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Mead Has Never Been Modern: Using Meadian Theory to Extend the Constructionist Study of Technology

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This article makes use of the theoretical framework of George Herbert Mead to extend the parameters of the constructionist study of technology, which is shown to suffer from two major weaknesses. First, the perspective is based upon a dualist ontology, which tends toward a solipsistic position. Second, the constructionist approach is sociologically deterministic, and fails to fully capture innovation and creativity in the technological process. Mead's ontology can serve to remedy these issues, as his theory of meaning rests on a non‐dualist foundation. Further, his theory of emergence provides a way to conceptualize spontaneity and innovation in ways that are not possible using traditional constructionist approach.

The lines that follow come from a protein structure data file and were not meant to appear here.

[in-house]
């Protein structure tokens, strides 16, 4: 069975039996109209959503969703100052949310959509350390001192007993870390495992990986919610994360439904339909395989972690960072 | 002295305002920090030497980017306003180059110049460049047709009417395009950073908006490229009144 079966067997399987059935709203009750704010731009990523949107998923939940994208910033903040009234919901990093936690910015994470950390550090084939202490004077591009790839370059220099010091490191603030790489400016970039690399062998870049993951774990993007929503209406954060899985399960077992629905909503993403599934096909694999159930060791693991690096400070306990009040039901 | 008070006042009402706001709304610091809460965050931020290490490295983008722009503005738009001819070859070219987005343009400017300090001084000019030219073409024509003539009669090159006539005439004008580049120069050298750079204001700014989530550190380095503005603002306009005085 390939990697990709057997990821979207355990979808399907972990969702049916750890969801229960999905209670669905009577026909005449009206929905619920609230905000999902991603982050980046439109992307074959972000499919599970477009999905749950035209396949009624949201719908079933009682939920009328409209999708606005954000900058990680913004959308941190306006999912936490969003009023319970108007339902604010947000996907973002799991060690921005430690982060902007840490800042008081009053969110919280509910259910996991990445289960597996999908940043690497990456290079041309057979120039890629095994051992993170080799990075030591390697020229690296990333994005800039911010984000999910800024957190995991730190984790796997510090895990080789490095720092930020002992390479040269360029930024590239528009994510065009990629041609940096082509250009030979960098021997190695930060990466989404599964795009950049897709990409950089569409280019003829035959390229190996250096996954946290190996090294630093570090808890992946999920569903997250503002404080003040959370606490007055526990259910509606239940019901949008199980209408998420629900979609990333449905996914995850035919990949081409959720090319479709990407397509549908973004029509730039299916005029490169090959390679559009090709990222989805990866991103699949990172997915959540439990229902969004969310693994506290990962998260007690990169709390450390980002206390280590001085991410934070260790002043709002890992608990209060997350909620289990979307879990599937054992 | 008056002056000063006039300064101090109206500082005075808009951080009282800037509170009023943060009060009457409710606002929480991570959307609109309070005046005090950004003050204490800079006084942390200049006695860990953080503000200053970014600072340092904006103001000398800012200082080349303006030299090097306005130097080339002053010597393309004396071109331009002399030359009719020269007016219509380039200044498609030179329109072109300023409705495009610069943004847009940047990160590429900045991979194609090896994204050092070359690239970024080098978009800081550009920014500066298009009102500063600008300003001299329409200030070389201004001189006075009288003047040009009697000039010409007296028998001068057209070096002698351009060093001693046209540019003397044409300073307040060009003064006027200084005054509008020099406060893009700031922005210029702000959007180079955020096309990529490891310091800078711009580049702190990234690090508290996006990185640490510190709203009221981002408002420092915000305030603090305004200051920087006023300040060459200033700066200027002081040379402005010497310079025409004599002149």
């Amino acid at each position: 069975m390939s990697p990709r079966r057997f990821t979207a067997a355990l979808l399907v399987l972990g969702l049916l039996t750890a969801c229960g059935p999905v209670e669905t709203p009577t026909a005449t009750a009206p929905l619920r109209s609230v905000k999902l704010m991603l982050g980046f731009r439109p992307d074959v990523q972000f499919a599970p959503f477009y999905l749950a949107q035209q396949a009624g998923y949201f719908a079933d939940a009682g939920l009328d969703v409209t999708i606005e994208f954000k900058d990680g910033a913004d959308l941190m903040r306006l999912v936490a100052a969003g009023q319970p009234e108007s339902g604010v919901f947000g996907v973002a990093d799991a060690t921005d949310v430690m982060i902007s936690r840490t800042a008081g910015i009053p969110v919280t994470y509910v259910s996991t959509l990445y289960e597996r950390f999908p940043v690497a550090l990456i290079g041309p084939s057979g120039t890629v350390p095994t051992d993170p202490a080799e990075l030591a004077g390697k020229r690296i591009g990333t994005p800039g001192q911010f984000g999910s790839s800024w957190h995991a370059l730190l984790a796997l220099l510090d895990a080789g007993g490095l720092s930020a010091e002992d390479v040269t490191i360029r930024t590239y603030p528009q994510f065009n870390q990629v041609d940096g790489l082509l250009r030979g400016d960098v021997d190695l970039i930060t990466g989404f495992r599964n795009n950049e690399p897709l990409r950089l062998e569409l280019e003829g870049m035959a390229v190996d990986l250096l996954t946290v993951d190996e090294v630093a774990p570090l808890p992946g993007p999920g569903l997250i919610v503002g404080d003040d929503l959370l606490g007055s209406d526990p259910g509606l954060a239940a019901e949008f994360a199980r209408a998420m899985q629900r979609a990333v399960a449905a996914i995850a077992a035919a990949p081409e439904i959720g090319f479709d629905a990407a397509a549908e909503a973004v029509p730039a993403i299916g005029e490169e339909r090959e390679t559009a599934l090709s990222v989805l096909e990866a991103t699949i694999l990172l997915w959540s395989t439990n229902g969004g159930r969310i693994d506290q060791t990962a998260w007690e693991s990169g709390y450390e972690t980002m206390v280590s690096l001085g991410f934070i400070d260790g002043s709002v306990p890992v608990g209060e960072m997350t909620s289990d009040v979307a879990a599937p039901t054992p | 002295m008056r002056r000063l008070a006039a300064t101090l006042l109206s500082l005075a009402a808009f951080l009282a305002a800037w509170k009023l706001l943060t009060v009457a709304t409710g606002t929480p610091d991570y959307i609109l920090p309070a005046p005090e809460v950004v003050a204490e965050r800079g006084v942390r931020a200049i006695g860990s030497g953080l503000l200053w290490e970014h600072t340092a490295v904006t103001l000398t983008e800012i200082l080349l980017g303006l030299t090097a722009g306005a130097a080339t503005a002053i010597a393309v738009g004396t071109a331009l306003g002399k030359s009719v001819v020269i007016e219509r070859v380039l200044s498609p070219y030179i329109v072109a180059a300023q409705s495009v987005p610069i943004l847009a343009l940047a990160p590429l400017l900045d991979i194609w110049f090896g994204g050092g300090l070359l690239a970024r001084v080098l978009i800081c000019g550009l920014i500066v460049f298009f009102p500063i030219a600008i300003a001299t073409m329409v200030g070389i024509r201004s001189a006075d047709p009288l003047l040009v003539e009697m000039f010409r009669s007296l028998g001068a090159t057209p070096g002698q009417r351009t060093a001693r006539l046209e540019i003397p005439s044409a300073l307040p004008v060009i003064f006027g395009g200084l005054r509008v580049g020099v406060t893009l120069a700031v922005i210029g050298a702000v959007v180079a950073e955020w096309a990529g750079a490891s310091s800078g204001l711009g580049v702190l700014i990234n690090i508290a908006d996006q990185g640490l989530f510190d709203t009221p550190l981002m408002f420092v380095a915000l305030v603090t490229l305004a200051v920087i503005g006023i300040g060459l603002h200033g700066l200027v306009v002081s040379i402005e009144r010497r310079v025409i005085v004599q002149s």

Keywords: George Herbert Mead; innovation; social constructionism; technology

Document Type: Research Article


Publication date: October 1, 2005

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